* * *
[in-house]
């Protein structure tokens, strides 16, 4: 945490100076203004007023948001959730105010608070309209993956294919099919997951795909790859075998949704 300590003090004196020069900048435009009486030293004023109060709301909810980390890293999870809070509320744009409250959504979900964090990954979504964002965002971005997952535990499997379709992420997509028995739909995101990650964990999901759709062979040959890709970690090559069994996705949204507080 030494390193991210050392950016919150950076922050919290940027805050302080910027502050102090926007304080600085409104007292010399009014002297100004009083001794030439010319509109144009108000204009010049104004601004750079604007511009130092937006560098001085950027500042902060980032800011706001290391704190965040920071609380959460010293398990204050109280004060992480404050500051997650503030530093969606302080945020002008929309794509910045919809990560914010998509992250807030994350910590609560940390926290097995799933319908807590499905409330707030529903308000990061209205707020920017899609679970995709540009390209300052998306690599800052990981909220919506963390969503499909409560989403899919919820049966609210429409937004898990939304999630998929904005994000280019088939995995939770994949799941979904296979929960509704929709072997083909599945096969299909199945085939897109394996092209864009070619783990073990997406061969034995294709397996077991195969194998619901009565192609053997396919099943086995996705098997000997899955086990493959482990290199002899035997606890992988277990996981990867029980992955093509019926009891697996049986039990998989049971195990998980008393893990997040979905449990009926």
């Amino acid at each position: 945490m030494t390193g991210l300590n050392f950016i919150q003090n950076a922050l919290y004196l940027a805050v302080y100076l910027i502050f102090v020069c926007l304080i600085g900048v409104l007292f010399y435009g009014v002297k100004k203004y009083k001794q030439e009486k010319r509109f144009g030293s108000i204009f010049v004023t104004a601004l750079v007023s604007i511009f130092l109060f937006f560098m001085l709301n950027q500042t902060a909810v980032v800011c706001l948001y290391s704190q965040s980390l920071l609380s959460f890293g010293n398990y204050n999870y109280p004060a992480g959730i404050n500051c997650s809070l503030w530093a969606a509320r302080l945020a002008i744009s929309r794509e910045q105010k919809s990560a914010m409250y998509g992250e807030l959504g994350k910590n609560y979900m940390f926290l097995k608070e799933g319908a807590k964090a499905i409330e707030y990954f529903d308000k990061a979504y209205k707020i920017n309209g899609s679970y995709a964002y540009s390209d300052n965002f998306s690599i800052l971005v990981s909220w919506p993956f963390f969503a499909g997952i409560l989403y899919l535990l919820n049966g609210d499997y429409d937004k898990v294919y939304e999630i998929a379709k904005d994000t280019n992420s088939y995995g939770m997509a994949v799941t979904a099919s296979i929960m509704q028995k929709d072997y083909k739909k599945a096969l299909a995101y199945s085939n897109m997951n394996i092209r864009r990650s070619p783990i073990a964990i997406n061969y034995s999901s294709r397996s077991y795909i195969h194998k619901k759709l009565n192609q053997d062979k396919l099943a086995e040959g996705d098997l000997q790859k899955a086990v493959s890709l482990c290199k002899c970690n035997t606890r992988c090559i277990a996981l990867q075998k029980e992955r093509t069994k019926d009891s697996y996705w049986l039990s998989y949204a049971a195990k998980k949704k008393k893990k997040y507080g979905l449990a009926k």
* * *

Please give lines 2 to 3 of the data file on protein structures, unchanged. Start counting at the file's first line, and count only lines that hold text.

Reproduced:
């Protein structure tokens, strides 16, 4: 945490100076203004007023948001959730105010608070309209993956294919099919997951795909790859075998949704 300590003090004196020069900048435009009486030293004023109060709301909810980390890293999870809070509320744009409250959504979900964090990954979504964002965002971005997952535990499997379709992420997509028995739909995101990650964990999901759709062979040959890709970690090559069994996705949204507080 030494390193991210050392950016919150950076922050919290940027805050302080910027502050102090926007304080600085409104007292010399009014002297100004009083001794030439010319509109144009108000204009010049104004601004750079604007511009130092937006560098001085950027500042902060980032800011706001290391704190965040920071609380959460010293398990204050109280004060992480404050500051997650503030530093969606302080945020002008929309794509910045919809990560914010998509992250807030994350910590609560940390926290097995799933319908807590499905409330707030529903308000990061209205707020920017899609679970995709540009390209300052998306690599800052990981909220919506963390969503499909409560989403899919919820049966609210429409937004898990939304999630998929904005994000280019088939995995939770994949799941979904296979929960509704929709072997083909599945096969299909199945085939897109394996092209864009070619783990073990997406061969034995294709397996077991195969194998619901009565192609053997396919099943086995996705098997000997899955086990493959482990290199002899035997606890992988277990996981990867029980992955093509019926009891697996049986039990998989049971195990998980008393893990997040979905449990009926």
């Amino acid at each position: 945490m030494t390193g991210l300590n050392f950016i919150q003090n950076a922050l919290y004196l940027a805050v302080y100076l910027i502050f102090v020069c926007l304080i600085g900048v409104l007292f010399y435009g009014v002297k100004k203004y009083k001794q030439e009486k010319r509109f144009g030293s108000i204009f010049v004023t104004a601004l750079v007023s604007i511009f130092l109060f937006f560098m001085l709301n950027q500042t902060a909810v980032v800011c706001l948001y290391s704190q965040s980390l920071l609380s959460f890293g010293n398990y204050n999870y109280p004060a992480g959730i404050n500051c997650s809070l503030w530093a969606a509320r302080l945020a002008i744009s929309r794509e910045q105010k919809s990560a914010m409250y998509g992250e807030l959504g994350k910590n609560y979900m940390f926290l097995k608070e799933g319908a807590k964090a499905i409330e707030y990954f529903d308000k990061a979504y209205k707020i920017n309209g899609s679970y995709a964002y540009s390209d300052n965002f998306s690599i800052l971005v990981s909220w919506p993956f963390f969503a499909g997952i409560l989403y899919l535990l919820n049966g609210d499997y429409d937004k898990v294919y939304e999630i998929a379709k904005d994000t280019n992420s088939y995995g939770m997509a994949v799941t979904a099919s296979i929960m509704q028995k929709d072997y083909k739909k599945a096969l299909a995101y199945s085939n897109m997951n394996i092209r864009r990650s070619p783990i073990a964990i997406n061969y034995s999901s294709r397996s077991y795909i195969h194998k619901k759709l009565n192609q053997d062979k396919l099943a086995e040959g996705d098997l000997q790859k899955a086990v493959s890709l482990c290199k002899c970690n035997t606890r992988c090559i277990a996981l990867q075998k029980e992955r093509t069994k019926d009891s697996y996705w049986l039990s998989y949204a049971a195990k998980k949704k008393k893990k997040y507080g979905l449990a009926k």